Indexed on: 24 Mar '10Published on: 24 Mar '10Published in: Radiology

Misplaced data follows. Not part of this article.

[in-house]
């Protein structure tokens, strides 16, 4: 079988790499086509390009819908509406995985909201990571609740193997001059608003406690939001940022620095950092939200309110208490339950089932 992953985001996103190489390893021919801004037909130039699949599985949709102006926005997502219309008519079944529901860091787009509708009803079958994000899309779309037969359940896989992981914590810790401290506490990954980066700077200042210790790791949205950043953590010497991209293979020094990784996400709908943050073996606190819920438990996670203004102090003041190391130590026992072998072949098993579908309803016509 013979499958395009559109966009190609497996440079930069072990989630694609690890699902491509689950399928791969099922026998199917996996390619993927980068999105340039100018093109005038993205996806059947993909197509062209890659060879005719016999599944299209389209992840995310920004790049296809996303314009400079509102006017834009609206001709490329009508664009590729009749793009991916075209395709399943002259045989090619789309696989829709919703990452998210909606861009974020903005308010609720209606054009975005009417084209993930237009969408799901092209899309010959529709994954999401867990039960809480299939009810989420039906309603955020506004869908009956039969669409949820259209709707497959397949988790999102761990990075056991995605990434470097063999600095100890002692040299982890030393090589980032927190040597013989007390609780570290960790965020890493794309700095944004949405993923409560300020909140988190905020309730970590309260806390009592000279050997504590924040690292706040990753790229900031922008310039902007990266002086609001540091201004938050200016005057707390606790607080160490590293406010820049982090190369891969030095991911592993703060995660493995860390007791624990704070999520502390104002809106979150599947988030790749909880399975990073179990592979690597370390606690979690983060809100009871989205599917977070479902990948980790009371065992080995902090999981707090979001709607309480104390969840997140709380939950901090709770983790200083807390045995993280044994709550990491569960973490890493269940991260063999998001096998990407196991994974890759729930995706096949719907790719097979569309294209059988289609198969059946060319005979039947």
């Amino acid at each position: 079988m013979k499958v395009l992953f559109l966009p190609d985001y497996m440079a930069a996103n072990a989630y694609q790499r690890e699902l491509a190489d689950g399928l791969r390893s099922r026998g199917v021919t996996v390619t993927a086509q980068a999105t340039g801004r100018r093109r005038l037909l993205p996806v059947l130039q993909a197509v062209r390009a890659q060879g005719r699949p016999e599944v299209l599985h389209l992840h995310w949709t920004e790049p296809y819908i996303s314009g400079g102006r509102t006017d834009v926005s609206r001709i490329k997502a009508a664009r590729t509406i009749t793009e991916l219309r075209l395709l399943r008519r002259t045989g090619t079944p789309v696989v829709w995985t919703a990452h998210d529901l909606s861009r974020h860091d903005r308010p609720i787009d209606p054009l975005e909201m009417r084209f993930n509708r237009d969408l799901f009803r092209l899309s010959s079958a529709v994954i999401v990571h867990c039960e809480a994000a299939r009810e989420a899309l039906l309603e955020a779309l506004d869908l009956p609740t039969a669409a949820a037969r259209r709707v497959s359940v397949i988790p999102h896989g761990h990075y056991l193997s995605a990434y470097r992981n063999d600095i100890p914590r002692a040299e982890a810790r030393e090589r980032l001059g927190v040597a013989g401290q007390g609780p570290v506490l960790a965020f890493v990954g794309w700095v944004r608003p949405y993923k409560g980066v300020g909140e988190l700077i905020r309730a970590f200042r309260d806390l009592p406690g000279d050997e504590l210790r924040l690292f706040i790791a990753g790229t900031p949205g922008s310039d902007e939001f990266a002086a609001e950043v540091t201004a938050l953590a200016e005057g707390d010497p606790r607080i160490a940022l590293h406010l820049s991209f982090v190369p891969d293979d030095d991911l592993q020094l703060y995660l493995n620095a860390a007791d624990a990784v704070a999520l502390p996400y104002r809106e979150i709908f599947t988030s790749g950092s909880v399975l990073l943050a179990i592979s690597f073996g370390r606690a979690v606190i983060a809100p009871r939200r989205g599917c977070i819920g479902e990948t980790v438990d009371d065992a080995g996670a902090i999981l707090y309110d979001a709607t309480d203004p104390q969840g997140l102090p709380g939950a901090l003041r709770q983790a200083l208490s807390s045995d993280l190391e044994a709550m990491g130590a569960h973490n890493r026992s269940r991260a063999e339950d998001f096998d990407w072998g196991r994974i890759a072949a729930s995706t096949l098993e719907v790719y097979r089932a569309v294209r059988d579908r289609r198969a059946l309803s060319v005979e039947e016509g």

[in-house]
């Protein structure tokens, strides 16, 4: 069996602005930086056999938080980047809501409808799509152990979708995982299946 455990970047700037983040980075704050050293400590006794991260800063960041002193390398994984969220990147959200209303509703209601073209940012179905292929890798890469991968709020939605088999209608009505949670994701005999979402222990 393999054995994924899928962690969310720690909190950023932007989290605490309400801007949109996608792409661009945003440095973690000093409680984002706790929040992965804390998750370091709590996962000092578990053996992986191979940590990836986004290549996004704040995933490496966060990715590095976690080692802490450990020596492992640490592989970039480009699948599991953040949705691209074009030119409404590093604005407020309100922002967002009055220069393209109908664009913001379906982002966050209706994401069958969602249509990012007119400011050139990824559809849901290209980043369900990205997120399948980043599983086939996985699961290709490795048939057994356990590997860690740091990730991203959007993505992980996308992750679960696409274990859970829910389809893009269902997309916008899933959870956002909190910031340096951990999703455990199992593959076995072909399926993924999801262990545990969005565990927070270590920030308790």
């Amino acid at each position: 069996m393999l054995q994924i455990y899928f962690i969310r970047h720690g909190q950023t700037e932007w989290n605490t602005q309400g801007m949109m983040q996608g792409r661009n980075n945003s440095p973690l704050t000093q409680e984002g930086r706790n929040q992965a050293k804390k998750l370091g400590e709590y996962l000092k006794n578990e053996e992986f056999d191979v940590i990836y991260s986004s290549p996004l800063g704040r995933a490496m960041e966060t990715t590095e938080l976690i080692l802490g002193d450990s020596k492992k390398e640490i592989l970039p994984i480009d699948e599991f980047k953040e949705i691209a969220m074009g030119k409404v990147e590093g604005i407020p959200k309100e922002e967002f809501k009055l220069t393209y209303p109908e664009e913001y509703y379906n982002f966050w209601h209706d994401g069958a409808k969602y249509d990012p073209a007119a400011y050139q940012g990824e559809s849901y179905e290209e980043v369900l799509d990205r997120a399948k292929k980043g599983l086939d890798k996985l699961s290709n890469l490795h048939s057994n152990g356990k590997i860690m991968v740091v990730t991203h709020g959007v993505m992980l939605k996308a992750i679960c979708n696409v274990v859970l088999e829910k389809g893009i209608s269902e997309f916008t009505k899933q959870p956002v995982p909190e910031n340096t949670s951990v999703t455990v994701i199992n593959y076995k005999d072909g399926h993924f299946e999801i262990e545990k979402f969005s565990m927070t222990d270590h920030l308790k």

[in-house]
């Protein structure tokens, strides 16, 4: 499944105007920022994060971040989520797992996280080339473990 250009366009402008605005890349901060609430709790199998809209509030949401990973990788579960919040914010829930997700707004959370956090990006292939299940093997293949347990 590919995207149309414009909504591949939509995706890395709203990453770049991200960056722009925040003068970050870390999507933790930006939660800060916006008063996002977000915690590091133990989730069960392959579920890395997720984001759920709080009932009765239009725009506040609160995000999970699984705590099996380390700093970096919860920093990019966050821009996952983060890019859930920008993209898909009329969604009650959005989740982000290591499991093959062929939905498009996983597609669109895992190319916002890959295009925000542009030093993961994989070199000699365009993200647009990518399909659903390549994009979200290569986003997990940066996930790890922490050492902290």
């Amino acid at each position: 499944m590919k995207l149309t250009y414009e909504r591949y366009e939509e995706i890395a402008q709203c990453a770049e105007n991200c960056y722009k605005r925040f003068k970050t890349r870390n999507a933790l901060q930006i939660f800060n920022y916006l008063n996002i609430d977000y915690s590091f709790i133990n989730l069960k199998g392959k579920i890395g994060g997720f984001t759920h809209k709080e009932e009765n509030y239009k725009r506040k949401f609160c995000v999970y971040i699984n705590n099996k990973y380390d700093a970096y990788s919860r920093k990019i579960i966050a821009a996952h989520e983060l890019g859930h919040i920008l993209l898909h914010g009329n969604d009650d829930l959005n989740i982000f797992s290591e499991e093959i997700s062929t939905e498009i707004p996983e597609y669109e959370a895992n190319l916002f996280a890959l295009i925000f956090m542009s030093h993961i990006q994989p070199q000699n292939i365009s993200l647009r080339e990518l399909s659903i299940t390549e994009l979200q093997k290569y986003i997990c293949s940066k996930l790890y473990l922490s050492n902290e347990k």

To determine the effect of reduced radiation (tube charge, measured as milliamperes per second) protocols on the sensitivity and specificity of multidetector computed tomography (CT) in the detection of renal calculi.This Health Insurance Portability and Accountability Act-compliant human cadaveric study was approved by the Department of Anatomic Pathology with strict adherence to the university policy for handling donor specimens. Three to five renal stones (range, 2.0-4.0 mm) were randomly placed in 14 human cadaveric kidneys and scanned with a 16-detector CT scanner at 100, 60, and 30 mAs while maintaining other imaging parameters as constant. Following acquisition, images were reviewed independently by two radiologists who were blinded to the location and presence of renal calculi. Interobserver agreement was measured with kappa statistics. The McNemar test was used to compare the sensitivity and specificity between different radiation settings for each reader.Specificity for both readers ranged from 105 (0.95; 95% confidence interval [CI]: 0.90, 0.99) to 109 (0.99; 95% CI: 0.95, 1.0) of 110 without significant differences between 30 and 60 mAs to the standard 100 mAs (P = .500 to >.999). Sensitivity ranged from 42 (0.74; 95% CI: 0.60, 0.84) to 48 (0.84; 95% CI: 0.72, 0.93) of 57, also without significant differences (P = .070 to >.999). When renal calculi detection rates were analyzed by size, 3.0-4.0-mm stones were detected well at all tube charge settings, ranging from 86%-90% (n = 21 for 3.0-mm stones) to 95%-100% (n = 19 for 4.0-mm stones). However, 2.0-mm stones were poorly detected at all tube charge settings (29%-59%; 5-10 of 17). Overall interobserver agreement for stone detection was excellent, with kappa = 0.862.Decreasing the tube charge from 100 to 30 mAs resulted in similar detection of renal stones while reducing patient radiation exposure by as much as 70%. Multidetector CT scanning parameters should be tailored to minimize radiation exposure to the patients while helping detect clinically significant renal stones.